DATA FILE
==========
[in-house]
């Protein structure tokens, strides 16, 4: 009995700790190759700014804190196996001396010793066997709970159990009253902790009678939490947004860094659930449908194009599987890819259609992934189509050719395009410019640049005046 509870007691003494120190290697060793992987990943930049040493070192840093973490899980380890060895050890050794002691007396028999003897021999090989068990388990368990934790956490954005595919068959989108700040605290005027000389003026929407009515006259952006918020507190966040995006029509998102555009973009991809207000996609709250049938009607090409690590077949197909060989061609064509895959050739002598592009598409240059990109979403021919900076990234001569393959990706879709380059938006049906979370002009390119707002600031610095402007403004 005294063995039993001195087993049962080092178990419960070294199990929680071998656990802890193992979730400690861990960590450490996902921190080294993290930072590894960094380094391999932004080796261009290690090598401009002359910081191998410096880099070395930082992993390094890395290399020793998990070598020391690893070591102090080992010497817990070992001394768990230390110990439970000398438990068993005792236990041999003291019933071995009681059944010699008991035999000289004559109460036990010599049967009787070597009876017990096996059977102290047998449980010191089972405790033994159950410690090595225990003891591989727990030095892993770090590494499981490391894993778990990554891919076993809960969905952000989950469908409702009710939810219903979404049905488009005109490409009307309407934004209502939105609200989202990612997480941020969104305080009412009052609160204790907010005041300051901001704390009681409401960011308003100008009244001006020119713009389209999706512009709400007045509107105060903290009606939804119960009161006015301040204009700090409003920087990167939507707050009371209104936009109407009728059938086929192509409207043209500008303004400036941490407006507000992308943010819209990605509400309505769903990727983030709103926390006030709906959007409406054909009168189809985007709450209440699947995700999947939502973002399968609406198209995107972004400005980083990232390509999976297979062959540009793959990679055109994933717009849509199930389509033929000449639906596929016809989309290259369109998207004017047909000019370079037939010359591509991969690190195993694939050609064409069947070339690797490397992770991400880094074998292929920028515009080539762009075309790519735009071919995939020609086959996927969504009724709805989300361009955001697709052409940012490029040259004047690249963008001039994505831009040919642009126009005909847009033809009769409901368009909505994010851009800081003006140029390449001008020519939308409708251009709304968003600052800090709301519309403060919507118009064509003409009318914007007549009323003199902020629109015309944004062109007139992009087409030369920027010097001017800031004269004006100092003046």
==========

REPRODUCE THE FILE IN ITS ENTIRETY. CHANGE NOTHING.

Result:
[in-house]
């Protein structure tokens, strides 16, 4: 009995700790190759700014804190196996001396010793066997709970159990009253902790009678939490947004860094659930449908194009599987890819259609992934189509050719395009410019640049005046 509870007691003494120190290697060793992987990943930049040493070192840093973490899980380890060895050890050794002691007396028999003897021999090989068990388990368990934790956490954005595919068959989108700040605290005027000389003026929407009515006259952006918020507190966040995006029509998102555009973009991809207000996609709250049938009607090409690590077949197909060989061609064509895959050739002598592009598409240059990109979403021919900076990234001569393959990706879709380059938006049906979370002009390119707002600031610095402007403004 005294063995039993001195087993049962080092178990419960070294199990929680071998656990802890193992979730400690861990960590450490996902921190080294993290930072590894960094380094391999932004080796261009290690090598401009002359910081191998410096880099070395930082992993390094890395290399020793998990070598020391690893070591102090080992010497817990070992001394768990230390110990439970000398438990068993005792236990041999003291019933071995009681059944010699008991035999000289004559109460036990010599049967009787070597009876017990096996059977102290047998449980010191089972405790033994159950410690090595225990003891591989727990030095892993770090590494499981490391894993778990990554891919076993809960969905952000989950469908409702009710939810219903979404049905488009005109490409009307309407934004209502939105609200989202990612997480941020969104305080009412009052609160204790907010005041300051901001704390009681409401960011308003100008009244001006020119713009389209999706512009709400007045509107105060903290009606939804119960009161006015301040204009700090409003920087990167939507707050009371209104936009109407009728059938086929192509409207043209500008303004400036941490407006507000992308943010819209990605509400309505769903990727983030709103926390006030709906959007409406054909009168189809985007709450209440699947995700999947939502973002399968609406198209995107972004400005980083990232390509999976297979062959540009793959990679055109994933717009849509199930389509033929000449639906596929016809989309290259369109998207004017047909000019370079037939010359591509991969690190195993694939050609064409069947070339690797490397992770991400880094074998292929920028515009080539762009075309790519735009071919995939020609086959996927969504009724709805989300361009955001697709052409940012490029040259004047690249963008001039994505831009040919642009126009005909847009033809009769409901368009909505994010851009800081003006140029390449001008020519939308409708251009709304968003600052800090709301519309403060919507118009064509003409009318914007007549009323003199902020629109015309944004062109007139992009087409030369920027010097001017800031004269004006100092003046």